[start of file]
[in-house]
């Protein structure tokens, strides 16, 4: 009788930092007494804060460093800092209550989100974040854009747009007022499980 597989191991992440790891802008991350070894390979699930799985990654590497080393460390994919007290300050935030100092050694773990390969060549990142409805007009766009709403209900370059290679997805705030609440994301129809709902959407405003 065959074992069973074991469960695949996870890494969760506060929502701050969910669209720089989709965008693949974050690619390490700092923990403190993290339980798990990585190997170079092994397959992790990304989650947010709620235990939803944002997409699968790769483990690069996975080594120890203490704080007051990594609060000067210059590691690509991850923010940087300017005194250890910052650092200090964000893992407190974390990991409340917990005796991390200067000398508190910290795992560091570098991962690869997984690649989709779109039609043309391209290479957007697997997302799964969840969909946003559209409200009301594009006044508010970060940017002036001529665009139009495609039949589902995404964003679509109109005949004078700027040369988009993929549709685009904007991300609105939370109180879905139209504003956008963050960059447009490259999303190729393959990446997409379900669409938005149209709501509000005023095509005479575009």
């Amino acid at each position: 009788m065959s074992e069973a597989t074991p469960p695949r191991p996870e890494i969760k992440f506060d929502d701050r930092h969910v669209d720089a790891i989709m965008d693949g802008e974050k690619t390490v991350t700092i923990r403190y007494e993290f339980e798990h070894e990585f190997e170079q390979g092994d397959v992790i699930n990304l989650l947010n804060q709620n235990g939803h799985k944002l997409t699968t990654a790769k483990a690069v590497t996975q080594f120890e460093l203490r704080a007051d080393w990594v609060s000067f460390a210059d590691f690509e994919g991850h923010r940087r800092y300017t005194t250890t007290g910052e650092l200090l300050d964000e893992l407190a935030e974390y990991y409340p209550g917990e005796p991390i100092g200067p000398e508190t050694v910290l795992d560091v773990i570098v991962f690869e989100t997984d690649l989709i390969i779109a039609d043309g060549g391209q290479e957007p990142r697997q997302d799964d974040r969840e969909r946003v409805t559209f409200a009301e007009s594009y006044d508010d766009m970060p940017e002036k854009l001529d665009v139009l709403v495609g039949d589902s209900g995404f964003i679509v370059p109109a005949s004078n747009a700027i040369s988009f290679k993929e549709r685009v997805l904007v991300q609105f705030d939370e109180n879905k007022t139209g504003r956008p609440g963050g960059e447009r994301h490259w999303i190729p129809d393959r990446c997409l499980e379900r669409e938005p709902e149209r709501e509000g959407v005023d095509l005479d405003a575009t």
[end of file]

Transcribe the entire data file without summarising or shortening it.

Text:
[in-house]
């Protein structure tokens, strides 16, 4: 009788930092007494804060460093800092209550989100974040854009747009007022499980 597989191991992440790891802008991350070894390979699930799985990654590497080393460390994919007290300050935030100092050694773990390969060549990142409805007009766009709403209900370059290679997805705030609440994301129809709902959407405003 065959074992069973074991469960695949996870890494969760506060929502701050969910669209720089989709965008693949974050690619390490700092923990403190993290339980798990990585190997170079092994397959992790990304989650947010709620235990939803944002997409699968790769483990690069996975080594120890203490704080007051990594609060000067210059590691690509991850923010940087300017005194250890910052650092200090964000893992407190974390990991409340917990005796991390200067000398508190910290795992560091570098991962690869997984690649989709779109039609043309391209290479957007697997997302799964969840969909946003559209409200009301594009006044508010970060940017002036001529665009139009495609039949589902995404964003679509109109005949004078700027040369988009993929549709685009904007991300609105939370109180879905139209504003956008963050960059447009490259999303190729393959990446997409379900669409938005149209709501509000005023095509005479575009």
């Amino acid at each position: 009788m065959s074992e069973a597989t074991p469960p695949r191991p996870e890494i969760k992440f506060d929502d701050r930092h969910v669209d720089a790891i989709m965008d693949g802008e974050k690619t390490v991350t700092i923990r403190y007494e993290f339980e798990h070894e990585f190997e170079q390979g092994d397959v992790i699930n990304l989650l947010n804060q709620n235990g939803h799985k944002l997409t699968t990654a790769k483990a690069v590497t996975q080594f120890e460093l203490r704080a007051d080393w990594v609060s000067f460390a210059d590691f690509e994919g991850h923010r940087r800092y300017t005194t250890t007290g910052e650092l200090l300050d964000e893992l407190a935030e974390y990991y409340p209550g917990e005796p991390i100092g200067p000398e508190t050694v910290l795992d560091v773990i570098v991962f690869e989100t997984d690649l989709i390969i779109a039609d043309g060549g391209q290479e957007p990142r697997q997302d799964d974040r969840e969909r946003v409805t559209f409200a009301e007009s594009y006044d508010d766009m970060p940017e002036k854009l001529d665009v139009l709403v495609g039949d589902s209900g995404f964003i679509v370059p109109a005949s004078n747009a700027i040369s988009f290679k993929e549709r685009v997805l904007v991300q609105f705030d939370e109180n879905k007022t139209g504003r956008p609440g963050g960059e447009r994301h490259w999303i190729p129809d393959r990446c997409l499980e379900r669409e938005p709902e149209r709501e509000g959407v005023d095509l005479d405003a575009t």